In D.C. Area, Most Cases Involve Prostitution
Sunday, September 23, 2007
The U.S. government's only human trafficking case in the Maryland suburbs in the past four years is the indictment of a Hyattsville man accused of pimping a 15-year-old girl.
Javier Miguel Ramirez was charged in June under federal sex trafficking statutes, which cover prostitution involving a minor. But Ramirez's attorney, Daniel Stiller, said that's not the public's image of human trafficking -- it's more likely to be seen as modern-day slavery in brutal or coercive conditions.
"While maybe this girl was sold into prostitution by her family in a Central or Latin American country," Stiller said, "my client allegedly pimping her in Maryland does not make him a human trafficker. As is so often the case with the Justice Department, they create a cause celebre, an issue celebre, and all they ever pursue is the low-hanging fruit."
U.S. Attorney Rod J. Rosenstein disputes that, saying that if Ramirez is convicted, "it certainly would constitute human trafficking." But the case is typical of Washington area trafficking prosecutions, which usually have involved prostitution. There have been relatively few trafficking prosecutions in the region, despite government estimates of as many as 17,500 victims a year nationwide.
Although the Washington area is considered a trafficking "hub" by some activists, federal prosecutors in Northern Virginia have brought just four cases since Congress passed an anti-trafficking law in 2000. There have been seven trafficking prosecutions in the past seven years in the Maryland suburbs. But the Ramirez case is the first to have been filed in federal court in Greenbelt since 2003.
In the District, the region's only Justice Department trafficking task force has been trying to find foreigners trafficked into the United States but is having difficulty. Since it was created in 2004, the task force has prosecuted four cases in federal court in the District and about 25 cases in D.C. Superior Court. All have involved U.S. citizens forced into prostitution, including children. Sixty-three victims have been identified, officials said.
One case targeted Barron Lewis, 34, of Memphis. He pleaded guilty in D.C. Superior Court to a single count of pandering and was sentenced in August 2006 to 20 months in prison. Lewis admitted that he and a co-defendant recruited a 17-year-old girl and a 23-year-old woman in Richmond and took them to the District, where he became their pimp.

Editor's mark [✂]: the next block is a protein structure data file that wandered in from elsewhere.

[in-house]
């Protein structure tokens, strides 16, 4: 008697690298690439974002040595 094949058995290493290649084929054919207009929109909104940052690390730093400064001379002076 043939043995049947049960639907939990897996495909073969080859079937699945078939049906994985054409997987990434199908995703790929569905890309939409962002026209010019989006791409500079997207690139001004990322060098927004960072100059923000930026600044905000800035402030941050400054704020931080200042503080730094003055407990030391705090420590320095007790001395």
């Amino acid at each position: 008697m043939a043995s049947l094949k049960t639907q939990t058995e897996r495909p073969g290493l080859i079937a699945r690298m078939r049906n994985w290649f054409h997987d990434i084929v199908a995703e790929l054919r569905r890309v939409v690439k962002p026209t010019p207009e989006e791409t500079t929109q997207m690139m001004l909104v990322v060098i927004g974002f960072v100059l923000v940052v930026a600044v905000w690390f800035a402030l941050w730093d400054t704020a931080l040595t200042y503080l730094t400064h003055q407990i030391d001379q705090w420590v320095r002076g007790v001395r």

Assistant U.S. Attorney Sharon Marcus-Kurn, who coordinated the task force until March, said that victims who are U.S. citizens are easier to find. "They're the low-hanging fruit. . . . The shows on television always have victims in chains and beatings. We don't have chains and beatings in most of our cases . . . but that doesn't negate the fact that they are trafficking victims."
In Greenbelt, a two-count indictment charges Ramirez, 34, with sex trafficking of a minor, an illegal immigrant from Mexico, and harboring an illegal alien. He pleaded not guilty last month, and his trial is scheduled for Dec. 11.
Two of the Northern Virginia cases also involved sexual trafficking. Another one, the prosecution of Kimberly Countryman, shows that shades of gray can permeate cases that the federal government considers trafficking.
Countryman, a native of South Korea, married a U.S. diplomat stationed there. When the couple returned to Chantilly in 2002, she employed a Cambodian mother of four named "C.C." as a servant.
In documents filed in U.S. District Court in Alexandria, Countryman admitted last year that she withheld much of the money C.C. was to be paid for working 12-hour days, confiscated C.C.'s passport, assaulted her four times and told her not to talk to outsiders.
As part of her guilty plea, Countryman admitted that she subjected C.C. to forced labor. Although she was only charged with visa fraud, the Justice Department classified the case as trafficking. Countryman's attorney, Simon Osnos, disagrees.
"It may be the only one in Northern Virginia that has overtones of trafficking," Osnos said, "but it's not a trafficking case."
When U.S. District Judge Gerald Bruce Lee sentenced Countryman in October 2006, he told her he was "quite disturbed" by how C.C. was treated. He added: "You're not here on trial for human slavery or anything like that."
The sentence: 180 days in prison.